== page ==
The Relay is a mechanical switch. A tiny arm moves inside the relay providing either an open or closed contact. A FET switch (Field Effect Transistor) is a solid state switch, no moving parts. The FET switch is designed for interfacing to a PLC.
The maximum rating for the FET is 36 VDC @ 100mA. The Relay is designed for interfacing directly to a device such as a light buzzer or another relay. The maximum rating for the Relay is 60 VDC/VAC @ 1A.
Here’s a table highlighting the main differences between a relay and a FET (Field-Effect Transistor):
||FET (Field-Effect Transistor)
|Electromechanical device that uses an electromagnetic coil to control the switching of contacts.
||Electronic device that uses voltage applied to a gate terminal to control the flow of current between source and drain terminals.
|Contains moving mechanical parts, including an armature and contacts.
||Solid-state device with no moving parts.
|Can handle both AC (Alternating Current) and DC (Direct Current) signals.
||Primarily used for DC applications but can also handle AC signals with certain specifications.
|Typically slower switching speed due to mechanical movement.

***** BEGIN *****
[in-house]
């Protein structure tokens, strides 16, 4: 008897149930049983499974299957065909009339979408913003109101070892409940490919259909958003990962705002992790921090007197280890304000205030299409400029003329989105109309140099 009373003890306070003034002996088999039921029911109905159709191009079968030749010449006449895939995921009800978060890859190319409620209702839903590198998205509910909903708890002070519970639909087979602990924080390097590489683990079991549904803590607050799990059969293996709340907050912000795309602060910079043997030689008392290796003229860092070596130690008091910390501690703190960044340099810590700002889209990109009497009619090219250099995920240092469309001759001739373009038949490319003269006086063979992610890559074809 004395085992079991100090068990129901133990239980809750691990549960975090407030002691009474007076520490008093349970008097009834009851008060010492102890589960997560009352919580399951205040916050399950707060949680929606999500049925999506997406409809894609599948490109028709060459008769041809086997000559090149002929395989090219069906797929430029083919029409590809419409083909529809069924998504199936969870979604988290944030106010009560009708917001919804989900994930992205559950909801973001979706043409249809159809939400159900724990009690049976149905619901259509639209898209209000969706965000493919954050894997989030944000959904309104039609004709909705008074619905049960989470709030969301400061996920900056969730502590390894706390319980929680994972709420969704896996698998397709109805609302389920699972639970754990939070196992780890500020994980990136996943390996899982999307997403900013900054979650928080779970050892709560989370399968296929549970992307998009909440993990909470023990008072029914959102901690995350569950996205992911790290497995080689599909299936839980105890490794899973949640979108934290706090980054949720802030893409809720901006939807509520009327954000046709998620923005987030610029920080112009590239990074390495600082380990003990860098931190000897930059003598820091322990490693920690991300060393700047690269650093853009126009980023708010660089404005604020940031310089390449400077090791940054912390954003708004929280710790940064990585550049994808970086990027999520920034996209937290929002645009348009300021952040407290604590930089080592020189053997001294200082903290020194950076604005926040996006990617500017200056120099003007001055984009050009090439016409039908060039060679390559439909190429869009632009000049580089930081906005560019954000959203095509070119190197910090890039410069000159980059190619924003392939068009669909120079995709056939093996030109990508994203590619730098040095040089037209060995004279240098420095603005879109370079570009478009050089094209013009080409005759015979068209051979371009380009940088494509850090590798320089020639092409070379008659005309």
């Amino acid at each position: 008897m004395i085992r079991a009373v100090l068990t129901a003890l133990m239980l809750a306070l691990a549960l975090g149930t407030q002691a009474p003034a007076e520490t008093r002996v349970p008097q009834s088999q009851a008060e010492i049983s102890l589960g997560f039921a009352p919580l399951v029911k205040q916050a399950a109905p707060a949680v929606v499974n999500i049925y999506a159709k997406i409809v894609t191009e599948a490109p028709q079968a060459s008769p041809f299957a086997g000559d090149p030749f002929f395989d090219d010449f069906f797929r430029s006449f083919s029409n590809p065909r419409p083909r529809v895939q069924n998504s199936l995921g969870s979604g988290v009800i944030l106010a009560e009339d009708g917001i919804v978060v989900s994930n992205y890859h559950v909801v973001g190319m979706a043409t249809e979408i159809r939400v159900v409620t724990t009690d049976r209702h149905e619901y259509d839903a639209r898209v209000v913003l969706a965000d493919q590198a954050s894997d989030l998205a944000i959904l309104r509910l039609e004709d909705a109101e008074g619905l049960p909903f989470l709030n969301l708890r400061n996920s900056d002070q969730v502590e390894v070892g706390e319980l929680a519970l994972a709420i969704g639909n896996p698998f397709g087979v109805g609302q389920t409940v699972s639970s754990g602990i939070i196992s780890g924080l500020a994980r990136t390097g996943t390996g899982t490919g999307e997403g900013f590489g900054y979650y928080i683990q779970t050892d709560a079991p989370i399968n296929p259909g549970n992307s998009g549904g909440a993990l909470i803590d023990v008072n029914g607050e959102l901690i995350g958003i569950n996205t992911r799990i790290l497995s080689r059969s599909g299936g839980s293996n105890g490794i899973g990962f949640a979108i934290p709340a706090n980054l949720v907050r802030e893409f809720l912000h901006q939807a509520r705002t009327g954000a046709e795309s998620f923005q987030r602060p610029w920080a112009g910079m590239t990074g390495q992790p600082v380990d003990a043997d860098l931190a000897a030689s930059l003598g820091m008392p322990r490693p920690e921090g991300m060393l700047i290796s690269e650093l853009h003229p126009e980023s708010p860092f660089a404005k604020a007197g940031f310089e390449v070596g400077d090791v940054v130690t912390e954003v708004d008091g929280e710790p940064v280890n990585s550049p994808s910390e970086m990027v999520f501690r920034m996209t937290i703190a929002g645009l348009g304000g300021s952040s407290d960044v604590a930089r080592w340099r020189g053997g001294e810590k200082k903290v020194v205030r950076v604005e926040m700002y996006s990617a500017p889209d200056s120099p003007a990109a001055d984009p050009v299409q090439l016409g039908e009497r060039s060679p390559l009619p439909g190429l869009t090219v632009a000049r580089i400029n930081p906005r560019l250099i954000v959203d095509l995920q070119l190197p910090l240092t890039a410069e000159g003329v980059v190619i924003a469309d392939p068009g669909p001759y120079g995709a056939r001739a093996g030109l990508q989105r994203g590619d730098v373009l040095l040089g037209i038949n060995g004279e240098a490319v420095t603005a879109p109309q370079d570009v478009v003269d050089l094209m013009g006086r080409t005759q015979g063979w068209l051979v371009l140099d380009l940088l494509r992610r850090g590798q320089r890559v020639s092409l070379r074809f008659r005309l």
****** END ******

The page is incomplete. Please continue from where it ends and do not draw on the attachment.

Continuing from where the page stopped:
||Generally faster switching speed since it operates electronically.
|Has a limited lifespan due to mechanical wear and tear.
||Has a longer lifespan since it has no mechanical parts to wear out.
|Suitable for higher current and voltage applications.
||Suitable for lower current and voltage applications.
|Provides electrical isolation between control and switched circuits.
||Does not provide electrical isolation and may require additional circuitry for isolation purposes.
|Generally larger in size and bulkier.
||Smaller in size and more compact.
|More susceptible to electromagnetic interference (EMI).
||Less susceptible to electromagnetic interference (EMI).
|Higher power consumption due to coil energization.
||Lower power consumption as it operates based on voltage control.
|Audible clicking sound when switching.
||Silent operation since there are no moving parts.
It’s important to note that this table provides a general comparison between relays and FETs. Different types of relays and FETs may have specific characteristics and applications that deviate from the general characteristics mentioned here.